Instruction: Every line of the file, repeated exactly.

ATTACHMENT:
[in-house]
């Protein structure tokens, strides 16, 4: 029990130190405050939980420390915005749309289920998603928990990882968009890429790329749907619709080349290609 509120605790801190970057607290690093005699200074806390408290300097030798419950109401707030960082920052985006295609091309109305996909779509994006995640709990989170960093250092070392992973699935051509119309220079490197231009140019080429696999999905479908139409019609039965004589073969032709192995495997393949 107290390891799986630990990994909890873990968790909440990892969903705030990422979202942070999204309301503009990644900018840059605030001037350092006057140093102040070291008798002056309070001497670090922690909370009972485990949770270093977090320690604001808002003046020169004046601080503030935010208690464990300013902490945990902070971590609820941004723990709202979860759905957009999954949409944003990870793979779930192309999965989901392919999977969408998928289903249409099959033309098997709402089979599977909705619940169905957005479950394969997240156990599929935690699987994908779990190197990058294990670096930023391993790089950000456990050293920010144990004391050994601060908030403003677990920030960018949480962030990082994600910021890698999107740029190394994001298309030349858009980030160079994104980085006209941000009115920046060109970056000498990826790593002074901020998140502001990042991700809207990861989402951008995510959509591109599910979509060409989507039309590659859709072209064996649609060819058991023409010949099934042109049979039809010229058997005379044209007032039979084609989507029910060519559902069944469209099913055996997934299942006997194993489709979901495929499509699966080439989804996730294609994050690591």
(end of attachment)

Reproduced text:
[in-house]
């Protein structure tokens, strides 16, 4: 029990130190405050939980420390915005749309289920998603928990990882968009890429790329749907619709080349290609 509120605790801190970057607290690093005699200074806390408290300097030798419950109401707030960082920052985006295609091309109305996909779509994006995640709990989170960093250092070392992973699935051509119309220079490197231009140019080429696999999905479908139409019609039965004589073969032709192995495997393949 107290390891799986630990990994909890873990968790909440990892969903705030990422979202942070999204309301503009990644900018840059605030001037350092006057140093102040070291008798002056309070001497670090922690909370009972485990949770270093977090320690604001808002003046020169004046601080503030935010208690464990300013902490945990902070971590609820941004723990709202979860759905957009999954949409944003990870793979779930192309999965989901392919999977969408998928289903249409099959033309098997709402089979599977909705619940169905957005479950394969997240156990599929935690699987994908779990190197990058294990670096930023391993790089950000456990050293920010144990004391050994601060908030403003677990920030960018949480962030990082994600910021890698999107740029190394994001298309030349858009980030160079994104980085006209941000009115920046060109970056000498990826790593002074901020998140502001990042991700809207990861989402951008995510959509591109599910979509060409989507039309590659859709072209064996649609060819058991023409010949099934042109049979039809010229058997005379044209007032039979084609989507029910060519559902069944469209099913055996997934299942006997194993489709979901495929499509699966080439989804996730294609994050690591």